News and Tributes
es! No. Yes! No. Yes! No"—The Futureheads kick off their latest album, News and Tributes with the sound of indecision. That sounds just about right. News is frustratingly inconsistent, which is a backhanded compliment really; inconsistency is only frustrating if the good parts are really good. And they certainly are, although much of the chaos of their self-titled debut is gone. Their frenzied dance-punk assault has been toned down a smidge, the whirling tornado-cane vocal arrangements mostly tamed and herded into a pseudo-chorus of backup singers.
On songs like “Fall Out,” this ensemble approach works well, lending added momentum to isolated moments (specifically the chorus, “After days in the dark / A light broke through / And it was beautiful to see you / And sit in the warm with you”). But “Fall Out” also reassures fans that The Futureheads didn’t forget to bring the essentials from their last album. The track is driven by a mercilessly energetic beat reinforced by falsetto vocal stabs, the perfect engine for its alternating lefty-loosey / righty-tighty bars. And when that wall of voices hits, it blows everything else right off the mix.
Much of the first half of the album is a strong continuation of their debut LP, with “Cope” and “Skip to the End” joining “Fall Out” as future classics. “Cope” is the prize of the trio, as it wholly embraces the band’s uniquely frenetic energy and ADHD arrangements. On it, prowling guitar scowls along with insistent toms while harmonies materialize like light refracting through a prism. The unstoppable spasmodic beat eventually lands on the chorus proclamation, “We make it, we make it, we make it hard for you to cope.” “Skip to the End” is full of Futureheads staples: a simple repetitive rock beat, perky pop-up harmonies, and an eminently singable and danceable “Na Na Nah” chorus. Ultimately, it’s the rump-shaking tambourine at the end that seals the deal.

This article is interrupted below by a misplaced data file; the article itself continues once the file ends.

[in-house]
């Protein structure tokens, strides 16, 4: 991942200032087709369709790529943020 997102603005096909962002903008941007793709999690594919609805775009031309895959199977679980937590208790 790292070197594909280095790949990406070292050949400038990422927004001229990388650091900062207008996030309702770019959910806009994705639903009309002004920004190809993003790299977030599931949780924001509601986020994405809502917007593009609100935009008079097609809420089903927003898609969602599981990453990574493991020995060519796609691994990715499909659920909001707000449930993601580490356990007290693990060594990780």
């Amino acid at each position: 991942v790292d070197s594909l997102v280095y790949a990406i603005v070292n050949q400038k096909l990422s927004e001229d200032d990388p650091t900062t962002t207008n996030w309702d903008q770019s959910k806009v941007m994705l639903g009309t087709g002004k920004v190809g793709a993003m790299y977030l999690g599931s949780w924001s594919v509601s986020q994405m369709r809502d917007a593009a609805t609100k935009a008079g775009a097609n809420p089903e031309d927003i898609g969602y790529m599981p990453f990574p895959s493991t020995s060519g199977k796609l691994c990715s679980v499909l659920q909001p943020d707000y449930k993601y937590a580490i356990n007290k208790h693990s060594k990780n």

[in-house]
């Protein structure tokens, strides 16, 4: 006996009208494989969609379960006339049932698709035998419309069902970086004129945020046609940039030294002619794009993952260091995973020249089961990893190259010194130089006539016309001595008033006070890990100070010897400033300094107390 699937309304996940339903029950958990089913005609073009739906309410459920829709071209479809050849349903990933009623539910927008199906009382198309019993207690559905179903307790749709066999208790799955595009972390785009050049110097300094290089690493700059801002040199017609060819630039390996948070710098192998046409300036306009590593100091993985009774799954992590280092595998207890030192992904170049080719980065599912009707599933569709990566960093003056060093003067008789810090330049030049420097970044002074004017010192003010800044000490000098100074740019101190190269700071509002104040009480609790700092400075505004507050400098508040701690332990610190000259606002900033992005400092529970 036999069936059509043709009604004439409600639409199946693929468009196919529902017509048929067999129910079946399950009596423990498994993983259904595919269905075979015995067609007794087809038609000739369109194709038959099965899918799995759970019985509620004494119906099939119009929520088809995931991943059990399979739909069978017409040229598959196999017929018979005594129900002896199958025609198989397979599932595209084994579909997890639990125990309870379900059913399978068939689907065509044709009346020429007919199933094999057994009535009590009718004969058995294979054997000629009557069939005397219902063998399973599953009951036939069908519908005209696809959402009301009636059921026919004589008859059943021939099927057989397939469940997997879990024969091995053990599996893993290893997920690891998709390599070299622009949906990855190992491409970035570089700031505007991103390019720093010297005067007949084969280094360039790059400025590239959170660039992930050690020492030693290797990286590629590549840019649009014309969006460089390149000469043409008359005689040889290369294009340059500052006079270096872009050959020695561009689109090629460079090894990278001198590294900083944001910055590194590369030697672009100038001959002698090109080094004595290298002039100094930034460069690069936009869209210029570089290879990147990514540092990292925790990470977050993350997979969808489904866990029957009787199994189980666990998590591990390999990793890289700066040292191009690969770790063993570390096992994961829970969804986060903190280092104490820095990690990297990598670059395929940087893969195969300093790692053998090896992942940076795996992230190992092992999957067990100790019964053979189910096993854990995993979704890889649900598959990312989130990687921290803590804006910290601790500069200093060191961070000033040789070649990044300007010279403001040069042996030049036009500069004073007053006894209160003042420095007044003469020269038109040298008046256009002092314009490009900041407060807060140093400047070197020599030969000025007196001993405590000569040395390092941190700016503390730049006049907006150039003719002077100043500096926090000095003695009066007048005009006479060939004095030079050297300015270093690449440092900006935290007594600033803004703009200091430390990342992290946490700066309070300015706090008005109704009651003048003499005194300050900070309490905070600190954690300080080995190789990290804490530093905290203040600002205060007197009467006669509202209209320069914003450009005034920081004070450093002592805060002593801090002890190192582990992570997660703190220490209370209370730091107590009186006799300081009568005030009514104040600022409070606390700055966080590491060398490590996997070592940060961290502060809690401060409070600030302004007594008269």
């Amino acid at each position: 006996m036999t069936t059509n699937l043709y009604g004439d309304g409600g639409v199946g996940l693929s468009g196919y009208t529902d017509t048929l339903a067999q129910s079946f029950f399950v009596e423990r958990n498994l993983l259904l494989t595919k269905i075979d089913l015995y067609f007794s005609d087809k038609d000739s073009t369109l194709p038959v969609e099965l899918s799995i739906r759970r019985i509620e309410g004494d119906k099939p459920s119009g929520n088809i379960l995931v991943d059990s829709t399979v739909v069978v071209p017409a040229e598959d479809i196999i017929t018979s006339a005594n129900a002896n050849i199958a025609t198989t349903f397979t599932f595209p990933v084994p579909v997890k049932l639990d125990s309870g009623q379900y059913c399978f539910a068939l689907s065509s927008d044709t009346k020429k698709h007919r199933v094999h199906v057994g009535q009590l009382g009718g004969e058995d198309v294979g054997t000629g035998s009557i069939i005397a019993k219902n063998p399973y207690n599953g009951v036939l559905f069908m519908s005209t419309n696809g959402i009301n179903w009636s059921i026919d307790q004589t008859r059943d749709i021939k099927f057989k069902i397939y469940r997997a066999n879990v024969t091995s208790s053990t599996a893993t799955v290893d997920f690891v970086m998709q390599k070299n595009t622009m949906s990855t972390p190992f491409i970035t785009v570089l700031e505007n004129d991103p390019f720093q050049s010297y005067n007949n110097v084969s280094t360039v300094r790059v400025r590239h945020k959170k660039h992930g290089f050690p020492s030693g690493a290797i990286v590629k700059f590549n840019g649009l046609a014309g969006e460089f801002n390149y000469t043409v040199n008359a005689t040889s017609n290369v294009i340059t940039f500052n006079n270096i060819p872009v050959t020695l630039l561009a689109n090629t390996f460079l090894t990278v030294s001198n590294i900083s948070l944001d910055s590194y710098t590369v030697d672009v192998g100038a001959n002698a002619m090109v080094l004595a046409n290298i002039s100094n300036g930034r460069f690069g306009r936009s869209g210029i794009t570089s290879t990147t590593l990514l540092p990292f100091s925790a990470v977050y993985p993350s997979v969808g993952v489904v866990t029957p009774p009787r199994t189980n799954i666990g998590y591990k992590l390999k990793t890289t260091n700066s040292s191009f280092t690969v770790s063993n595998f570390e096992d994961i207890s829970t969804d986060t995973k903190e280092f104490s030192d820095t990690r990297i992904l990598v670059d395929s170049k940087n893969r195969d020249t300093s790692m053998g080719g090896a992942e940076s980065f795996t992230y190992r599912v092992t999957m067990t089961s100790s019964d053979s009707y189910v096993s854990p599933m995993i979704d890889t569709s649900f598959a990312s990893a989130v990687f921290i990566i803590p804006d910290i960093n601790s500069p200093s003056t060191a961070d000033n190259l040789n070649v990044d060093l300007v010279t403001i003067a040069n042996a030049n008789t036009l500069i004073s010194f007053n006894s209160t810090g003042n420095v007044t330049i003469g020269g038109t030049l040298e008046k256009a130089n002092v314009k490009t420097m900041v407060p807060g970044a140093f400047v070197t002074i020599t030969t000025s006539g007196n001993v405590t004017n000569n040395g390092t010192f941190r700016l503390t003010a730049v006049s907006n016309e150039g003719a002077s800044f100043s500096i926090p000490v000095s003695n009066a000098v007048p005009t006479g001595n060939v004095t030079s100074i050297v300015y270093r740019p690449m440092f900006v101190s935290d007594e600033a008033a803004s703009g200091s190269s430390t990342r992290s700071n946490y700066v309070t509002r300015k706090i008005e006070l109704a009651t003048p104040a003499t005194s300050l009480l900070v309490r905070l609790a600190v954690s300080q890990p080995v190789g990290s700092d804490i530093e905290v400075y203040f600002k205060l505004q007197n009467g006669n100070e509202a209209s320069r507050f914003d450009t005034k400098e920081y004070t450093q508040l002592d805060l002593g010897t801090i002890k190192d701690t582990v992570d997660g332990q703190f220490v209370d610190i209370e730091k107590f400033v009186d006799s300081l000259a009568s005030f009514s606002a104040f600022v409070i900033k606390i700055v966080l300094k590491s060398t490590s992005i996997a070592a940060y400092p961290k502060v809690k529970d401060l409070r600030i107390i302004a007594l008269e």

The group doesn’t take advantage of the fact they’re essentially a post-punk barbershop quartet often enough, though. The title track, a subdued tribute to the 1958 Munich Air Disaster, was just begging for an a cappella treatment. Instead, they castrate their own style, reining in their infectious energy and scattershot vocals. All they succeed in doing is creating a forgettable song and naming their album after it. “The snow came and sent them all to sleep”? That’s the tribute? They might have been better off outsourcing this to Sufjan Stevens.
Nothing in this second-half approaches the feverish feel of their first album, except the mindless thrashing and writhing of “Return of the Berserker” (apparently actually hearing the vocals on “Berserker” is optional). Without their usual torrent of high-speed rhythms and juke-step lyrical arrangements, The Futureheads lose a little of their swagger and start making bad decisions. “Back to the Sea” gets fair marks, but with such a smoothly paved guitar/drums arrangement and lack of any remotely interesting vocal or lyrical events, cutesy handclaps aren’t enough to save it. “Easy,” the album’s closer, is basically musical oatmeal. The hi-hat/snare rhythm resembles something that might have once been good. Those oft-mentioned angular guitars are kind of lagging (perhaps they’re obtuse angles?). And yes, technically there are multiple varying vocal layers like other Futureheads songs, but in this case they actually manage to add up to less than the sum of their parts.
Don’t get me wrong, News and Tributes is a solid album, and its high points are worth listening to over and over. Unfortunately, some of the weaker tracks were given primetime slots. Next time, hide “Easy” in the 4th or 5th slot, and maybe name the album Cope or Worry About It Later. Regardless, News and Tributes remains a frustrating collection of hits and misses. Are The Futureheads still writing great, original, entertaining songs? Yes. Should at least a third of these tracks be considered among them? No.
Reviewed by: Jeff Shreve
Reviewed on: 2006-06-14